At about age eight, I went to my first sleep away camp at Lake Arrowhead, California. I could say many things about the camp; just like anyone else who has ever gone to camp, it is impossible to escape without more than a few One time at camp stories.
Every night of the week, there was a huge bonfire down by the lake right at sunset. It seemed like there were thousands of us gathered there, but in reality, it was probably only 2-300 boys gathered around in a semi-circle being led in cheers, songs and watching skits. All of this was new to me, and camp was a big bag full of new stuff of which to be a part. At the end of the evening came an act that changed my life.
The character’s name escapes me now, but he walked out slowly from the darkness, using a cane, and wearing a jungle explorer jacket with a pith helmet. A long beard and wire-rimmed glasses finished his look. Everyone fell silent as he walked to the center of the fire ring and slowly sat down on a small stool a few feet in front of the fire. The intensity of the moment increased as he took off his glasses and cleaned them using a handkerchief he had taken out of one of his many pockets. The only sound to be heard was the crackling of the fire that roared behind him.
Even among us first timers, there was a sense of expectation as he cleared his throat and began to speak. He told us a story. The story was a combination of local legend, tall tale, and humor; all told using various voices and sound effects he provided. As he spoke, he used facial expressions and hand gestures to emphasize points. The assembled crowd was no longer silent as we laughed, cheered, and shouted comments while he kept us enthralled. The teller of tales would eventually stand and walk from side to side as the story came to the climax; his gestures becoming more wild and inspiring excitement.
When he finished the story, he would slowly drop his hands to his side and lower his head – as the absolute silence returned. As if on cue, we all exploded in loud cheering and applause. Over the course of my life, I have come to realize that what I witnessed was a master storyteller sharing his craft. I went back to my cabin every night of camp inspired and knowing the career path I wanted for my life. I wanted to be a storyteller too.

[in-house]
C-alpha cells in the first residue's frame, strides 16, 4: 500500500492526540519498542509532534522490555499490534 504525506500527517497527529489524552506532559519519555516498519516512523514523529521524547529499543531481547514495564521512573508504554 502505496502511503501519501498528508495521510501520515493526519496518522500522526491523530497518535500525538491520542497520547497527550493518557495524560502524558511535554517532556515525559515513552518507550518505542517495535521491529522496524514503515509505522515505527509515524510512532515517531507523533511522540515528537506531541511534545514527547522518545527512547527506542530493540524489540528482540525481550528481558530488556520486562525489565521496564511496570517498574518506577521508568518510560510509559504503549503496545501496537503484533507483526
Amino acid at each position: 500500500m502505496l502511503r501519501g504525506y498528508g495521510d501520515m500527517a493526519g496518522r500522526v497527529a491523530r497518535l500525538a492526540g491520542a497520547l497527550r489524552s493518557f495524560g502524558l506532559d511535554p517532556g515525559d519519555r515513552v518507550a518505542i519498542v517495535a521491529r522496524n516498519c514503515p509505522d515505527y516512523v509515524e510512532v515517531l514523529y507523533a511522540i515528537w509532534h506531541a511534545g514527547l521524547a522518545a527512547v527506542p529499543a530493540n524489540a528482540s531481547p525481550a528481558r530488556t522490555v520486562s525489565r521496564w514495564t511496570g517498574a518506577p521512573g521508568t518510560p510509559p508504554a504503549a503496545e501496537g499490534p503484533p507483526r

As an avid reader, I found myself drawn into writing. My first public display of my talents was in 2009 when I climbed back on a motorcycle after a thirty-year hiatus. While riding, I found myself flooded with thoughts, words, and visions of tales I should tell. So, I did. I started a blog to record those events. I found myself writing about people, adventures, and observations. It was not long before I expanded into fictional tales written. The blog evolved into a weekly, when I was assigned to Kuwait, then writing about my experiences living in the Middle East… humorous and poignant.
It was there, during a meeting, I expressed a small bit of regret that I had yet to become the storyteller I envisioned only to have LtCol Dan Ellis, point out that I had become the storyteller – using the written word. Sometimes it takes someone outside of you to point out a truth you are too close to see. I am grateful Dan did, as it caused me to write and publish my first novella and to begin writing tales in earnest.
Someday, I may get a chance to be a purest, experiencing that feeling of walking out before a crowd in front of a roaring fire, wearing an appropriate costume with the right props ready to tell tall tales. However, for now, I find great joy in telling stories through the written word and sharing them with readers. I hope you enjoy them.
You can always find an up-to-date list of my Evan Davis tales, as well as my other books on my website. Also…
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